Item 5
Article from rare Australian magazine 'Albert Sebastian'   Nov 66.

Crispian St Peters - - On Top Down Under

Crispian St Peters is hailed as one of the few solo male stars to emerge, in recent group-dominated years, with an appeal that extends to most audiences.
Crispian a twenty-two year old, six footer from Swanley in Kent was christened Robin Peter Smith and attended Swanley Secondary until he turned sixteen. During this period he was introduced to the guitar by a leader of his local youth club and thus it was discovered that he possessed an inherent musical ability. After learning the first few chords he progressed rapidly, bought the guitar, and was soon able to play lead position in a local group.
After leaving school Crispian just could not settle down and job followed job, whilst he tried everything from cinema projectionist to metal polisher. He drifted on, filling in the odd weeks by sitting in with groups at local clubs. He came to realise eventually that he would be able to earn a reasonable living from playing and singing. Consequently he formed his own trio known as 'Beat Formula Three' and toured the country gaining valuable experience of stage work, which was to come in useful for the years ahead.
The proverbial 'big break' came one day for Crispian when he spotted an advertisment in one of the music trade papers from a newly formed record company asking for would-be singers to apply for auditions with a view to recording. He applied and at the same time met his two present managers, who have played a great role in his success. The audition at the record company quickly proved that here was a talent too big to be ignored. He was signed up, and from there on his success story has been witnessed by thousands of pop music fans all over the world.
Crispian's first release, 'You Were On My Mind', reached No 2 in the British charts and only the Rolling Stones stopped him from making the top. 'Pied Piper' however, hit the charts hard all over the world. It reached No 1 in South Africa and made the top five in Holland, New Zealand, Singapore, Eire and Hong Kong as well as reaching top positions on Australian and American charts. His third hit 'No, No, No' achieved moderate success in Australian charts while his latest release 'Changes' looks like repeating the performance of 'Pied Piper'. All of his hit discs have established Crispian as a first class pop singer and his background in music and stage technique is helping him to break into cabaret, where he is working before wider and more mature audiences. As a result of his wide appeal Crispian has been signed for some of the most exclusive clubs in England.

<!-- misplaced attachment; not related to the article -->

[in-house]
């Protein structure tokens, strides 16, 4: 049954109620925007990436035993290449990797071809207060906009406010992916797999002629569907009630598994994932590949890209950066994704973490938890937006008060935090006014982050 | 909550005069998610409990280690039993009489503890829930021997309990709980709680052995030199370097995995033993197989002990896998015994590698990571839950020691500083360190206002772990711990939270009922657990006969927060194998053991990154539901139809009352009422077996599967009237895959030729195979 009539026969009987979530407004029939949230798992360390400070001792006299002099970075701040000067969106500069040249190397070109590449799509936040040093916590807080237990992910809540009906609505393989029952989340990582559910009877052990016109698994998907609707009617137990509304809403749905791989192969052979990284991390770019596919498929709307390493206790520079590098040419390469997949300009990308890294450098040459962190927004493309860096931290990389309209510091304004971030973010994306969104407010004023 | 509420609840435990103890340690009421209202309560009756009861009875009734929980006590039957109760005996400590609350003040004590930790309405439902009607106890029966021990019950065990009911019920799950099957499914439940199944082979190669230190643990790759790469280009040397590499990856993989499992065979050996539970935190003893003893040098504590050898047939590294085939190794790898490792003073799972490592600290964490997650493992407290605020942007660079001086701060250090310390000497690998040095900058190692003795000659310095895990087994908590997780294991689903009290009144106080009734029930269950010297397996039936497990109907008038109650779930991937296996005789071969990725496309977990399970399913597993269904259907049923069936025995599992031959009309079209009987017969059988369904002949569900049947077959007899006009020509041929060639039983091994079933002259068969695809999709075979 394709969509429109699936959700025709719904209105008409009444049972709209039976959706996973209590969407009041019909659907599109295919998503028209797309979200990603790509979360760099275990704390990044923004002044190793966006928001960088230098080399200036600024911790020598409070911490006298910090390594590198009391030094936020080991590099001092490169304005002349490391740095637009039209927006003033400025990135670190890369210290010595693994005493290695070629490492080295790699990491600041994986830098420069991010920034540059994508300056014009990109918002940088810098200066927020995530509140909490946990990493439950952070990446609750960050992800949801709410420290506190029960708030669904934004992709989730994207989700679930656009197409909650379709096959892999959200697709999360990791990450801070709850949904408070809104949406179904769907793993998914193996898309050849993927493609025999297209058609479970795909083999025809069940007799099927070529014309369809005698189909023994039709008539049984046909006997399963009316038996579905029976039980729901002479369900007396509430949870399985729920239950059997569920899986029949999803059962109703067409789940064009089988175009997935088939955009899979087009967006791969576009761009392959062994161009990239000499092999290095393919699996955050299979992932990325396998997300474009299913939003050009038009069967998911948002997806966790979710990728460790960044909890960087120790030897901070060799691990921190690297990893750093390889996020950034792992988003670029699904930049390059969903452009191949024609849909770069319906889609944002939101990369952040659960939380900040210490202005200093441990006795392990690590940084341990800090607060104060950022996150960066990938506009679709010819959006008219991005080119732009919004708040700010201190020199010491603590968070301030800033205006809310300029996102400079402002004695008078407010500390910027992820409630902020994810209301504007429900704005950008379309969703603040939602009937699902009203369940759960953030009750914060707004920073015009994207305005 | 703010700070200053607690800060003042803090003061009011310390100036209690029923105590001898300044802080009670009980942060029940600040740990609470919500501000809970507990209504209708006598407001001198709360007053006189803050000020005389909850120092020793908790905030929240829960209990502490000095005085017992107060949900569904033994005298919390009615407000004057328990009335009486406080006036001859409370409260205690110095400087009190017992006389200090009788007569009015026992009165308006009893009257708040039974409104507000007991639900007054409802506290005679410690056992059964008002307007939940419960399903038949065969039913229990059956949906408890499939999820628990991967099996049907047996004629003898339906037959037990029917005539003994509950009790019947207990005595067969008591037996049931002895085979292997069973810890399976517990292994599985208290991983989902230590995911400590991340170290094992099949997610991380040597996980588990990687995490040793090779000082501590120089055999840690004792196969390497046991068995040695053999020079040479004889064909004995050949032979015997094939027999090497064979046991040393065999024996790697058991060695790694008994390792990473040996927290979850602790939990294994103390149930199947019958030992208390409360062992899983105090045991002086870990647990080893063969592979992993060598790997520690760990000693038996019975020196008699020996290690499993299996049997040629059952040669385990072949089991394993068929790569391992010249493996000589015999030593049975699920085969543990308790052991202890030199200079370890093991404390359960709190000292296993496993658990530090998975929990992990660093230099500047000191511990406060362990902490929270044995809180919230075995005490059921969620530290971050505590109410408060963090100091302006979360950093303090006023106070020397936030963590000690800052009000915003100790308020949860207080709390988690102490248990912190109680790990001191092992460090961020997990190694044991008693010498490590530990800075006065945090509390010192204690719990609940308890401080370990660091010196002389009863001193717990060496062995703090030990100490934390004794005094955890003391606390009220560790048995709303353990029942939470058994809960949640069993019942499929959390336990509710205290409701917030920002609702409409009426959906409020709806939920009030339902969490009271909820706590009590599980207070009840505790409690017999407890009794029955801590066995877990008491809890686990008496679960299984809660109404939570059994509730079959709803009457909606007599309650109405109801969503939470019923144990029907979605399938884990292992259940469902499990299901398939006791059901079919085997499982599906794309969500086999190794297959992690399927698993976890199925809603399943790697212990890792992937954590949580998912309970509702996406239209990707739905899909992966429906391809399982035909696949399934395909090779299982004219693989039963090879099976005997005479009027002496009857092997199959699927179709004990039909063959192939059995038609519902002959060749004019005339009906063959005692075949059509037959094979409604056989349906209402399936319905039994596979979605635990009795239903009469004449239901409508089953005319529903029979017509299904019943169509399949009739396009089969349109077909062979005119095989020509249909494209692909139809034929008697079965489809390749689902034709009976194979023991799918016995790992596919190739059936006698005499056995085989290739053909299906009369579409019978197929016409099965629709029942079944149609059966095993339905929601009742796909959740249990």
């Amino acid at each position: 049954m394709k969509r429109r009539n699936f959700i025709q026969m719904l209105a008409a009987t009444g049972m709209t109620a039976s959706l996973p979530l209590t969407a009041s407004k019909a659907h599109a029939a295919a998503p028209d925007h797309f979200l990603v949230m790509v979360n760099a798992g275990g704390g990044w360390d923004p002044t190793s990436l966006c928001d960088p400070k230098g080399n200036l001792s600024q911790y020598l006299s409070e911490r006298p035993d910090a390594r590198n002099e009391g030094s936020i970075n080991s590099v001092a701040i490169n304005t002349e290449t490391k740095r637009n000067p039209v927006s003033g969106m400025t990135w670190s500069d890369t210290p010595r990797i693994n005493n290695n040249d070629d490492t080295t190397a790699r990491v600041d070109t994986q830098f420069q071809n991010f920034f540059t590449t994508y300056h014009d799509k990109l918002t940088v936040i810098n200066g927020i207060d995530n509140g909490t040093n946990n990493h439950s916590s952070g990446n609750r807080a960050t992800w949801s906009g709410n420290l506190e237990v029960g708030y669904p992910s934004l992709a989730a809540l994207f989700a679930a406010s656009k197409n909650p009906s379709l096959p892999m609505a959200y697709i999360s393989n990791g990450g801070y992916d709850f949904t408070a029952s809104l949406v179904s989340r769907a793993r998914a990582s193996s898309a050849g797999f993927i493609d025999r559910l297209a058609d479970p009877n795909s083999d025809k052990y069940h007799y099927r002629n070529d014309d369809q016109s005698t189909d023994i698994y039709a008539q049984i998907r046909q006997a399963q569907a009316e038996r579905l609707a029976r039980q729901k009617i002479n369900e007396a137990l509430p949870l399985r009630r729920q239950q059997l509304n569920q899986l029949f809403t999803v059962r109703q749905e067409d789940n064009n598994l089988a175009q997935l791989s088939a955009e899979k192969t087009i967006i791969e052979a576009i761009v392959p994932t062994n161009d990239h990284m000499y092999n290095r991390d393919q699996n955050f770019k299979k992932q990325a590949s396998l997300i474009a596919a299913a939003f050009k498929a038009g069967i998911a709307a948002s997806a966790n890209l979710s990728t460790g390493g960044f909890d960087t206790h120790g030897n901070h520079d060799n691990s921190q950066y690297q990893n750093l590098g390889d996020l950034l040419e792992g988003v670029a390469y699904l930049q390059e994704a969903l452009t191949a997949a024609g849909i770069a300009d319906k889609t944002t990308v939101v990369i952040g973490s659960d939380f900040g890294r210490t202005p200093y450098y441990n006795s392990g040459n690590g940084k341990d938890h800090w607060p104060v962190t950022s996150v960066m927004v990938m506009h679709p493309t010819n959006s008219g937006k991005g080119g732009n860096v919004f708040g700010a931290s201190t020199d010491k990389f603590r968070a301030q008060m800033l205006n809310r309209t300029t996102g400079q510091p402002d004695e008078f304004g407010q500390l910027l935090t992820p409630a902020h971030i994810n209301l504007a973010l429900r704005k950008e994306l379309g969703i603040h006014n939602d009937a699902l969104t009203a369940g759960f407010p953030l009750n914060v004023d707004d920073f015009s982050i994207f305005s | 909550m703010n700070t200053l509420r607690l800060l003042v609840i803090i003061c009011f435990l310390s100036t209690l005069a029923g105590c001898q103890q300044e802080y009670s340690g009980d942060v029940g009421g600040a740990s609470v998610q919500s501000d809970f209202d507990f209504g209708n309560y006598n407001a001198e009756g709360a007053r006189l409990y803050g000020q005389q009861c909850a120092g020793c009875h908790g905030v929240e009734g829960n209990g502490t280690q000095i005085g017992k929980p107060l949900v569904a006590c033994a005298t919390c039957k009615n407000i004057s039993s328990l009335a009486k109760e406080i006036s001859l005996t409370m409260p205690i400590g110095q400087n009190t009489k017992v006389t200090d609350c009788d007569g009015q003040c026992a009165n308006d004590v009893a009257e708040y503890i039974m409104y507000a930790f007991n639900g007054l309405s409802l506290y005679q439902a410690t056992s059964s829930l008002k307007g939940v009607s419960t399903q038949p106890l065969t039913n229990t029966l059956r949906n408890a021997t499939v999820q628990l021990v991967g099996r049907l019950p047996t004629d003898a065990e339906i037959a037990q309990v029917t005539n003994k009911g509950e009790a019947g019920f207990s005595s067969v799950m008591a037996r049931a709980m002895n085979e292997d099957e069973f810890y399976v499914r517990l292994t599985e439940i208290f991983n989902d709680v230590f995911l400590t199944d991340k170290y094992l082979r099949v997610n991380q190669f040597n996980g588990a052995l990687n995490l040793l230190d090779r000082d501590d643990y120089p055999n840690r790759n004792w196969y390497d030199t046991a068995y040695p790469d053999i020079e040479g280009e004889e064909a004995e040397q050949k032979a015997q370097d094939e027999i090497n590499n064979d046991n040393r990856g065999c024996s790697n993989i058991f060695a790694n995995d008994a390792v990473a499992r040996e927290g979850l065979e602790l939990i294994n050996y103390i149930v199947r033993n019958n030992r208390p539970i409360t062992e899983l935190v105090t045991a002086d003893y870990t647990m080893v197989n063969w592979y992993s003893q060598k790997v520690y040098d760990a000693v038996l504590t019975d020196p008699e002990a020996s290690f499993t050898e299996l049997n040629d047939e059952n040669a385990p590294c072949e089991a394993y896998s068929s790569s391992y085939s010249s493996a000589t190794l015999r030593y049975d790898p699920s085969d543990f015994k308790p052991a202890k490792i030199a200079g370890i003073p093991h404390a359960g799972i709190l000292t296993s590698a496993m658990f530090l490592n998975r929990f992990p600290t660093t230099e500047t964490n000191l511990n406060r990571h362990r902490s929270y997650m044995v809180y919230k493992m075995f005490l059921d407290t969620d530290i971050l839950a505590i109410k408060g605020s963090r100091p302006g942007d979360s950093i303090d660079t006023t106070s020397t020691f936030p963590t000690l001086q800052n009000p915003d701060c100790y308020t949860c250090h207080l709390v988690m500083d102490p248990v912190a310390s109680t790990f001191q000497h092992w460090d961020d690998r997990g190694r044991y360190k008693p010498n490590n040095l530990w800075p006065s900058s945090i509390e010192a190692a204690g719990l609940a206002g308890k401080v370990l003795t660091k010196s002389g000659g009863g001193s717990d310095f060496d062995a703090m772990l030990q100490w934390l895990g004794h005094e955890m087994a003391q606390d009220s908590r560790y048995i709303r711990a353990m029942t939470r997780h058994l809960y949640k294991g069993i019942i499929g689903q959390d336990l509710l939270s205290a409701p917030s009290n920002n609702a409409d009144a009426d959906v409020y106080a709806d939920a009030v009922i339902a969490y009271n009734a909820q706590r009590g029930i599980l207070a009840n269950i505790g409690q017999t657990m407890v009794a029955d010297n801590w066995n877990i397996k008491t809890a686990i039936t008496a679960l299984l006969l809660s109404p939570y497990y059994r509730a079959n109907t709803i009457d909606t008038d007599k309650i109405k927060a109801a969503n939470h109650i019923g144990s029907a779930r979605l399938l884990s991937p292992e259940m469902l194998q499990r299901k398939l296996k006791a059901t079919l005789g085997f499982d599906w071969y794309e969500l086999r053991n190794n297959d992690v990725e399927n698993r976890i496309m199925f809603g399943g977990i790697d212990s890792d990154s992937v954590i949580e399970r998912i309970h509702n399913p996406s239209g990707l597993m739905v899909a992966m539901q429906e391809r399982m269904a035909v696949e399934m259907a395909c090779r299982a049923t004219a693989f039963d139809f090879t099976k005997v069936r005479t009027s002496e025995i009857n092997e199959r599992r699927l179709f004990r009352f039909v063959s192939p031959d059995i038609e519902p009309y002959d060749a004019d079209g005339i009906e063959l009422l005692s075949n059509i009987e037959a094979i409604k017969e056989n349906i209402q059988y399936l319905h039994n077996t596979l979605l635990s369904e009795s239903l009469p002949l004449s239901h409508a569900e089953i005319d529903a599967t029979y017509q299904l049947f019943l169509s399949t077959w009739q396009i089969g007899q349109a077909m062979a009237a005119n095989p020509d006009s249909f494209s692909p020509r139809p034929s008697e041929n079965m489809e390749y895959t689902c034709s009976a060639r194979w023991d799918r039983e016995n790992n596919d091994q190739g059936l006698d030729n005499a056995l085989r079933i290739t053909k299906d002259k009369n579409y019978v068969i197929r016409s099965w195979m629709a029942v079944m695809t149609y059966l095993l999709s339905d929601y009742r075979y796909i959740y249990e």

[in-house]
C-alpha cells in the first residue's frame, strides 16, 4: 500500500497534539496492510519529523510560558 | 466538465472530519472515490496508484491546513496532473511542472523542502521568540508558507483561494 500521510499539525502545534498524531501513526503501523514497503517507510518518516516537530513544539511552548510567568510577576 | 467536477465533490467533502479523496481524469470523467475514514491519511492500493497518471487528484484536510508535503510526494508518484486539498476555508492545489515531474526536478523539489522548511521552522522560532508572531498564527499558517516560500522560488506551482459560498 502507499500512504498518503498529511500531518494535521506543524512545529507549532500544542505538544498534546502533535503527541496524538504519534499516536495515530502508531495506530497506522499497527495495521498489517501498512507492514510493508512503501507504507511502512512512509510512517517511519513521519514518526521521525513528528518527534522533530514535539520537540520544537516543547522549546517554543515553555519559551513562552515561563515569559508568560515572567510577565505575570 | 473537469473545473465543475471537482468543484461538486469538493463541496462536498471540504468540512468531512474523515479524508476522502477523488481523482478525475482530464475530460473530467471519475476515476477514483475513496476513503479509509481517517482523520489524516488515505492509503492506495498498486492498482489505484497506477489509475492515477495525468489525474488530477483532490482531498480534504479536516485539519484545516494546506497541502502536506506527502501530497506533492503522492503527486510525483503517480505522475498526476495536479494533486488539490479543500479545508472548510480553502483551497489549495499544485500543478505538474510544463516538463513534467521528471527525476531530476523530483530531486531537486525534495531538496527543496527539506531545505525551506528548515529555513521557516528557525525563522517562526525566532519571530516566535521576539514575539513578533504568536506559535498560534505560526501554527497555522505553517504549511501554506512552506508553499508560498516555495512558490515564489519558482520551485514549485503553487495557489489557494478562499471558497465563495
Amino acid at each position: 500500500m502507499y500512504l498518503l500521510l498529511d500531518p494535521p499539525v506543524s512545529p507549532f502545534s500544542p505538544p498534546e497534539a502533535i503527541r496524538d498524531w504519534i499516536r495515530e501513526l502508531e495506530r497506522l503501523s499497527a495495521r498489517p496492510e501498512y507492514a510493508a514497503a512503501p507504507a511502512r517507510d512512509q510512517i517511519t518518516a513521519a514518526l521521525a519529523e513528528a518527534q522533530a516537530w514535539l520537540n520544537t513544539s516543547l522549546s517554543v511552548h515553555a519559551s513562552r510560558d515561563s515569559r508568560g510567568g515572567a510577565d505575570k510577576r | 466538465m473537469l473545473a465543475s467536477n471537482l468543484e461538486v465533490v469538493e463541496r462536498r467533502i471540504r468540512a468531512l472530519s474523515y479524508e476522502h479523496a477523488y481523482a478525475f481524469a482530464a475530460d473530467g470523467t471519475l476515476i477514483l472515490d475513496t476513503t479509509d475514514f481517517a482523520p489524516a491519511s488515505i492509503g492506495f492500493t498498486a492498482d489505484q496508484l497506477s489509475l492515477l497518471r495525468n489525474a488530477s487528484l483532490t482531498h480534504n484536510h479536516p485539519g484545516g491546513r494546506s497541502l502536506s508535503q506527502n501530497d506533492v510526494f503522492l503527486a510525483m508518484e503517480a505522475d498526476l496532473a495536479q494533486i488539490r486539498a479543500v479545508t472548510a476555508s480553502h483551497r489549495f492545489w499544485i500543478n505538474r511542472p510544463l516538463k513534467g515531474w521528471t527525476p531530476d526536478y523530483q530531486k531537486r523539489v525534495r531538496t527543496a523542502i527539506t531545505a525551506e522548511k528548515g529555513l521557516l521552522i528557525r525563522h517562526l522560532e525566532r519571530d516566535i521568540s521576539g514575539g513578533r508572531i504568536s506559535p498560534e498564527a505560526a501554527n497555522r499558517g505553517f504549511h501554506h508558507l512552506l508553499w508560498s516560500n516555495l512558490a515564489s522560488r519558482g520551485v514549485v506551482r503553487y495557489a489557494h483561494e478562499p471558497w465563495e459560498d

Off stage Crispian ia a quiet, shy person who sticks moderately to his own points of view on the pop world and music. A born guitarist with a natural talent for song writing he can be found composing in his dressing room before a show or at home in his rare days off from work in his cottage in a quiet back street of Mayfair. Even his spare time hobby of making guitars reflects his love and understanding of music. In his time he has written over eighty songs, most of them reflecting his preference for Country & Western music and containing sad or faintly humourous love themes. He injects his own brand of dry whimsicality into these and his everyday speech.
Australian teenagers will have a chance to see the 'Pied Piper' in person from late November into early December. Crispian St Peters arrives in Australia on November 17 and will be here until December 10 or possibly until December 17. He has been booked by a well known Melbourne promoter who is starring him at all the major Melbourne dances and Victorian country dances. His inter-state appearances will take him to South Australia and Tasmania. His instrumental backing will be provided by a Victorian group, which has yet to be selected (It was 'The Mixtures' Bill)
Crispian will be the first English pop singer to make appearances outside the Festival Halls, so go along and see him.We think you will find that it has been well worth it.
                                                                                             Alex Fazakis
Courtesy of Simon Smith